# Calculating Gravitational Potential

• TalliThePrune
In summary, the gravitational potential at point Z, which is 8.10 x 107m away from a planet of mass 1.08 x 1023, is -1.429 x 108 J/kg. This is calculated by adding the gravitational potentials of both the planet and the moon, which are -8.89 x 107 J/kg and -5.93 x 104 J/kg, respectively. The moon's gravity cannot be ignored in this calculation.
TalliThePrune

## Homework Statement

:[/B]
"Calculate gravitational potential at point Z, which is 8.10 x 107m away from a planet of mass 1.08 x 1023. "

(This point is between the planet and a moon, where the gravitational field strength is zero. I'm not sure if that makes a difference. The moon's mass is 4.8 x 1022 and point Z is 5.4 x 107m away from it.).

V = - G M / r

## The Attempt at a Solution

V = - (6.67 x 10^-11) x (1.08 x 10^23) / (8.1 x 10^7)
Therefore
V = - 8.89 x 10^4 J/kg

Is this correct?

- Talli

TalliThePrune said:

## Homework Statement

:[/B]
"Calculate gravitational potential at point Z, which is 8.10 x 107m away from a planet of mass 1.08 x 1023. "

(This point is between the planet and a moon, where the gravitational field strength is zero. I'm not sure if that makes a difference. The moon's mass is 4.8 x 1022 and point Z is 5.4 x 107m away from it.).

V = - G M / r

## The Attempt at a Solution

V = - (6.67 x 10^-11) x (1.08 x 10^23) / (8.1 x 10^7)
Therefore
V = - 8.89 x 10^4 J/kg

Is this correct?

- Talli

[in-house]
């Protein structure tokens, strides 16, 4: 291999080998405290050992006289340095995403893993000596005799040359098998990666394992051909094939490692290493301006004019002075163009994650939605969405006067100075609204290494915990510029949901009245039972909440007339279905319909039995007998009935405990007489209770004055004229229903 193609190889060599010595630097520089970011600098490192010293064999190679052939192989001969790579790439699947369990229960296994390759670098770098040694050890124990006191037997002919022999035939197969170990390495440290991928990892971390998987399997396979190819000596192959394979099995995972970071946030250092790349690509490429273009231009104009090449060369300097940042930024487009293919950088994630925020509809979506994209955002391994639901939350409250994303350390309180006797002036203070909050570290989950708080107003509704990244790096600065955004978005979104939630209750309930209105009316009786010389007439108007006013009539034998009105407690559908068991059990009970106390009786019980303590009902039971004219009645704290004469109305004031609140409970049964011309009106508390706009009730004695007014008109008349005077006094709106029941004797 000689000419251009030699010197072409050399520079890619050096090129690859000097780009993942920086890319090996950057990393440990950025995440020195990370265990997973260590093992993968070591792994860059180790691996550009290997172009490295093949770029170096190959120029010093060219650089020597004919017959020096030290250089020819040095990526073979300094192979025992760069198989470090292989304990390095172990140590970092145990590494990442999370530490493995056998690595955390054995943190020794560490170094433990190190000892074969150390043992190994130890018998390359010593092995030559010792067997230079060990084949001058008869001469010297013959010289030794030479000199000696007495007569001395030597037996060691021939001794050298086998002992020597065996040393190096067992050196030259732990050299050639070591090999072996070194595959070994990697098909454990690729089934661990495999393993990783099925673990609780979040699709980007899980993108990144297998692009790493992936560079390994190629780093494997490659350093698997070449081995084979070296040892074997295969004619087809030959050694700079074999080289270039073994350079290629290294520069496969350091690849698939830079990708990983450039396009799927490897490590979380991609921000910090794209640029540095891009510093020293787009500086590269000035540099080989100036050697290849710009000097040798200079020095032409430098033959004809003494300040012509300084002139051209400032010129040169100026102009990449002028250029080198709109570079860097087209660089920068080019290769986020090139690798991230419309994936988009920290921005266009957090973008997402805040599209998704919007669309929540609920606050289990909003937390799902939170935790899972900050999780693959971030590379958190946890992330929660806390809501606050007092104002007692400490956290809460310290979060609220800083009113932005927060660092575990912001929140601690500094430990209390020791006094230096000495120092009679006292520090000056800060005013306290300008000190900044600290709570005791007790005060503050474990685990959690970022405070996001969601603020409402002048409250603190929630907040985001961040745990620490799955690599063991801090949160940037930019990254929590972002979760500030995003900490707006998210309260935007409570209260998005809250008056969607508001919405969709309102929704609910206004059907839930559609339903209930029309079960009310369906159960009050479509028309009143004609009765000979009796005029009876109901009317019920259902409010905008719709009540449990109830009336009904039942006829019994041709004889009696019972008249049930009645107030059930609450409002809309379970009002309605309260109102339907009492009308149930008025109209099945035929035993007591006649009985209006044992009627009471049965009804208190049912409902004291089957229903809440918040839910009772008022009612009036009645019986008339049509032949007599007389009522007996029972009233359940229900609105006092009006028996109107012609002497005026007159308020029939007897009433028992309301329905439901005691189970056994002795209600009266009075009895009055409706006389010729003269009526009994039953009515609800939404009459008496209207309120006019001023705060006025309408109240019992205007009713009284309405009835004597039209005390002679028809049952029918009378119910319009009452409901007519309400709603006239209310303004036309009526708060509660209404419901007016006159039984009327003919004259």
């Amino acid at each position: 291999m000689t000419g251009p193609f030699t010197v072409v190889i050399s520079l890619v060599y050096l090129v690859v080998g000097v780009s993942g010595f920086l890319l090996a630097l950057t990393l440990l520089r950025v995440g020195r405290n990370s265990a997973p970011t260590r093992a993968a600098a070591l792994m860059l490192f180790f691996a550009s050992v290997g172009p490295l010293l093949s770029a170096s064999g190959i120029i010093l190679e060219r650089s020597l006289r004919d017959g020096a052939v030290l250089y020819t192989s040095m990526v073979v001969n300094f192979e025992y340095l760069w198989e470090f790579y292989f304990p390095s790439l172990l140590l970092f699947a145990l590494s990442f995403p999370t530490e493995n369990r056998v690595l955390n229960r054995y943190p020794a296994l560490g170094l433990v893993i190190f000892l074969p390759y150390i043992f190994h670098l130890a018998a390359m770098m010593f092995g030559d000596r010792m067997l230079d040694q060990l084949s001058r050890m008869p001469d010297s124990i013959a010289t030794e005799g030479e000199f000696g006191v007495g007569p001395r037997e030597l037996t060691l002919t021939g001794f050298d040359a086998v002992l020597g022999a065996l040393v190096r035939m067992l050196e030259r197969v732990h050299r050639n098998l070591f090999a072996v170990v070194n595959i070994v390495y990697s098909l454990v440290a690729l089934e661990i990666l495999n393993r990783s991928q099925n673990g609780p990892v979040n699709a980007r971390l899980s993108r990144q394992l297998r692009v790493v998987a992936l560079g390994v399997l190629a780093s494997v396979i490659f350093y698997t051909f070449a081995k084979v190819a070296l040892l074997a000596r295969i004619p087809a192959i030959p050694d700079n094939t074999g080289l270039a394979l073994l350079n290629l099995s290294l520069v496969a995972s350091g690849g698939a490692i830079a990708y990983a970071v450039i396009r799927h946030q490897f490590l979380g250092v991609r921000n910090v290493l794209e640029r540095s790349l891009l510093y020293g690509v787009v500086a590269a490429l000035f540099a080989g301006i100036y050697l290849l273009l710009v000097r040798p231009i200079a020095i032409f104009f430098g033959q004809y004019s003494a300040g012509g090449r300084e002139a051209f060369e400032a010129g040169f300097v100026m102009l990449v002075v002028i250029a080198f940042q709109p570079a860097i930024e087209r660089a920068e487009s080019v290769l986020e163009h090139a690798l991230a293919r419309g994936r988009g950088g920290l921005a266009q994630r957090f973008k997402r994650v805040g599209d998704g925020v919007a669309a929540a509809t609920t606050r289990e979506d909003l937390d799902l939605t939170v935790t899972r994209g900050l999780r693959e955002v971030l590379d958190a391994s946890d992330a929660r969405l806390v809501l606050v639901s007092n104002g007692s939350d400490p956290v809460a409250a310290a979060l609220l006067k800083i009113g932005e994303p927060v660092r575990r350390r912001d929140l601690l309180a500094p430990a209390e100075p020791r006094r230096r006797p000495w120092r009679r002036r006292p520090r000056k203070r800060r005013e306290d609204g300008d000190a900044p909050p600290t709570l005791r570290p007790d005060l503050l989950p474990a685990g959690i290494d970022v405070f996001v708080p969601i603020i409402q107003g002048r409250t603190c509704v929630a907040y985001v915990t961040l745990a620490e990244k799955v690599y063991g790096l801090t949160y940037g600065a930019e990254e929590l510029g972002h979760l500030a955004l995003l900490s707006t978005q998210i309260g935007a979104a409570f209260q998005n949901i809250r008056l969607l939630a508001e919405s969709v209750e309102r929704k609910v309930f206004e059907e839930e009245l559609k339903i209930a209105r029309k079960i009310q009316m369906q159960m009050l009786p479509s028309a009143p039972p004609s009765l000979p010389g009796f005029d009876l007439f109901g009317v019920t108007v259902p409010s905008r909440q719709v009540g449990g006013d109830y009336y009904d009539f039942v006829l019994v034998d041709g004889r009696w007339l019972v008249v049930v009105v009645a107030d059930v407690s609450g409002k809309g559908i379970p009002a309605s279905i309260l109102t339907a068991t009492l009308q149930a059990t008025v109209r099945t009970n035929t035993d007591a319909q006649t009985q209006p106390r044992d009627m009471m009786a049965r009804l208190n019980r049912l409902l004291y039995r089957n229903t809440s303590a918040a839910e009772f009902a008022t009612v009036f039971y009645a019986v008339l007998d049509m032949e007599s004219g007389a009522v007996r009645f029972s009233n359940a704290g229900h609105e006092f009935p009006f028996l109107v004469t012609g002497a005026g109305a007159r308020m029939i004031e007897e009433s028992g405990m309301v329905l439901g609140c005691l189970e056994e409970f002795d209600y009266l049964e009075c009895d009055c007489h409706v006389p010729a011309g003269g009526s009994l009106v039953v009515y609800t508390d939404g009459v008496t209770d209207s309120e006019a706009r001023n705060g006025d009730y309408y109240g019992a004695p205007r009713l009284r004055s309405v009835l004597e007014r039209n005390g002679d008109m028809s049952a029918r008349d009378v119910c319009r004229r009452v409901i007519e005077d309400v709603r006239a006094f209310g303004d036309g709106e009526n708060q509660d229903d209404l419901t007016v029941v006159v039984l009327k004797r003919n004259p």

Why can you ignore the gravity of the moon?

TalliThePrune
PeroK said:
Why can you ignore the gravity of the moon?

Whoops! Sorry moon. Does this mean I calculate V for both the planet and the moon, and add the two?

So for the moon...
V = - (6.67 x 1011) x (4.8 x 1022) / (5.4 x 107)
V = - 5.93 x 104

Yes. It's good that you wanted to add them and not subtract them!

TalliThePrune
PeroK said:
Yes. It's good that you wanted to add them and not subtract them!

Wonderful! I won't say I didn't consider it for a minute... But that would imply one field disappears with the presence of another, so no!

So VPlanet + Vmoon:
- 5.93 x 104 + - 8.89 x 107 = - 1.429 x 108

Thanks so much for your help.

## What is gravitational potential?

Gravitational potential is the amount of energy that is required to move an object from one location to another in a gravitational field. It is a measure of the potential energy that an object possesses due to its position in the gravitational field.

## How is gravitational potential calculated?

The gravitational potential is calculated using the formula U = -GmM/r, where U is the gravitational potential energy, G is the universal gravitational constant, m and M are the masses of the two objects, and r is the distance between them.

## What is the unit for gravitational potential?

The unit for gravitational potential is joules (J). This is because gravitational potential is a measure of energy, and energy is measured in joules.

## How does distance affect gravitational potential?

As distance increases between two objects, the gravitational potential decreases. This is because the further apart the objects are, the weaker the gravitational force between them becomes, and therefore, the less energy is required to move an object between them.

## Can gravitational potential be negative?

Yes, gravitational potential can be negative. This occurs when the two objects have opposite charges, resulting in a negative value for the gravitational potential energy. However, in most cases, the gravitational potential is positive because the objects have the same charge.

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